The Houston-Henry County District Attorney race heats up just weeks before the election.
Incumbent Doug Valeska seeks his fifth term in office and he's not willing to give up his seat anytime soon.
His opponent, Republican Arthur Medley has previous experience in the DA's office.
In fact, Medley worked under Valeska for six years as a Chief Trial Attorney.
This is how they intend to "Focus on the Future."
"We're looking for consistency across the board. The way things are done now may have worked 20 years ago, but it's 2010," said Medley.
"There's the old saying, If it's not broke why do you need to fix it?" said Valeska.
Both, Valeska and Medley, agree that improvements are needed in the Houston-Henry County District Attorney's office.
"From a trial perspective the policy is you rotate prosecutors from courtroom to courtroom. The victim has to meet a new prosecutor and has to go through and try to explain it and develop a rapport," said Medley.
"We're going to start drug court in January. Drug court will pertain to those individuals who are continuing to have problems and try to get them off of their habit," said Valeska.
Another major issue is crime the Alabama Criminal Justice Information Center shows during a 9-year period, arrests nearly doubled in both Henry and Houston counties.
Valeska feels the only way to handle the increase in crime, is by enforcing the law.
"The bottom line is when we see 25% of the state population in prison comes from this circuit that shows you that we're law and order. My number 1 job is a prosecutor."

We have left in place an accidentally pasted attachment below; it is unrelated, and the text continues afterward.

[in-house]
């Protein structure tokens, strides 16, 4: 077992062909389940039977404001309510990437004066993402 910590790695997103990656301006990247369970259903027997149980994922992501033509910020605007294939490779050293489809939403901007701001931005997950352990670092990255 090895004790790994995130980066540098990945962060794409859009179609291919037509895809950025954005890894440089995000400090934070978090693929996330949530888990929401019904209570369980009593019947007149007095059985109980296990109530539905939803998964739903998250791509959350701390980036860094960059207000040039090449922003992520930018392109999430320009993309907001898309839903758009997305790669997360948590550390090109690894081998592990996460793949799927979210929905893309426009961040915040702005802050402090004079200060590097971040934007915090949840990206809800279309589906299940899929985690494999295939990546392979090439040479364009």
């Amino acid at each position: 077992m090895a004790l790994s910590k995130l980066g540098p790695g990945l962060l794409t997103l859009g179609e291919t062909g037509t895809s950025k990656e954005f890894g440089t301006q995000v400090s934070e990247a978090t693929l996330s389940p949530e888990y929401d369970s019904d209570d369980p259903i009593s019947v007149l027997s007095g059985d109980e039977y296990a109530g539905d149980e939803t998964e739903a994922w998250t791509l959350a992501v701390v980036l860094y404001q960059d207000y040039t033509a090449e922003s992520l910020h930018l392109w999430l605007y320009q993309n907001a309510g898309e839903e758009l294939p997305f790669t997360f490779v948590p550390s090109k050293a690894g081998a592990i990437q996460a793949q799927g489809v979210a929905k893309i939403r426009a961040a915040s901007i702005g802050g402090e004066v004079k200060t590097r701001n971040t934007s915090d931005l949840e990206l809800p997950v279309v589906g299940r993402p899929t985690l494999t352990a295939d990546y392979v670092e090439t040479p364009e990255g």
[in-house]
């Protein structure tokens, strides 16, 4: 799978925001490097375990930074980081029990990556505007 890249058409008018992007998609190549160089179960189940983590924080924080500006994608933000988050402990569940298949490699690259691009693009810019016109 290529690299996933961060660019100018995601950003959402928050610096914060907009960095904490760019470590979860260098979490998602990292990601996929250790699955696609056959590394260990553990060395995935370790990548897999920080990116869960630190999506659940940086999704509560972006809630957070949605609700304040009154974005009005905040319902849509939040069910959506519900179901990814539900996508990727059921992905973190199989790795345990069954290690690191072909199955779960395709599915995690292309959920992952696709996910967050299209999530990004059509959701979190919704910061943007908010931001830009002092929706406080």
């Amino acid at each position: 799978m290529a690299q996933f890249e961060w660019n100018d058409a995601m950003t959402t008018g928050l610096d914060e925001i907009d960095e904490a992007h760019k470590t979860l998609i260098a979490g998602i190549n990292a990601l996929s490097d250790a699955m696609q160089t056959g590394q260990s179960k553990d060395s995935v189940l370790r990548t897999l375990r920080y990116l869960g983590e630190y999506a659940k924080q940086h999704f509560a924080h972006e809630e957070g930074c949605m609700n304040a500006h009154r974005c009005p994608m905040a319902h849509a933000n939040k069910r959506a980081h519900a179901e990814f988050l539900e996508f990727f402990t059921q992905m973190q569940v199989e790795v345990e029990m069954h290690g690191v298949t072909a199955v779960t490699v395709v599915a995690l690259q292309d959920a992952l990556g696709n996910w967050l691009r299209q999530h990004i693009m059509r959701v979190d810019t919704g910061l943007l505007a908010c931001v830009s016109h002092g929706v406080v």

But Medley believes more emphasis should be put on prevention.
"We're recycling the same people. We're not doing anything to break the cycle. The DA is supposed to get these people out of the criminal cycle and make them functioning members of society.”
With Country Crossing taking center stage in this year's election Medley believes the D.A. should play an integral role in the electronic bingo controversy.
"Your DA is supposed to get answers. You don't sit around and do nothing and let a facility get built and then call in a task force afterwards," said Medley.
"I did what was required. I contacted the task force to see if those were bingo machines or slot machines. We would have had an answer already if that search warrant would have been executed," said Valeska.
While many budgets are being reduced in this tight economy, Medley says he can save up to $50,000 by cutting travel expenses.
Valeska says he's conservative with his money, but some non-negotiables are equipment and training.
For the full interview with both candidates click on the Political Page.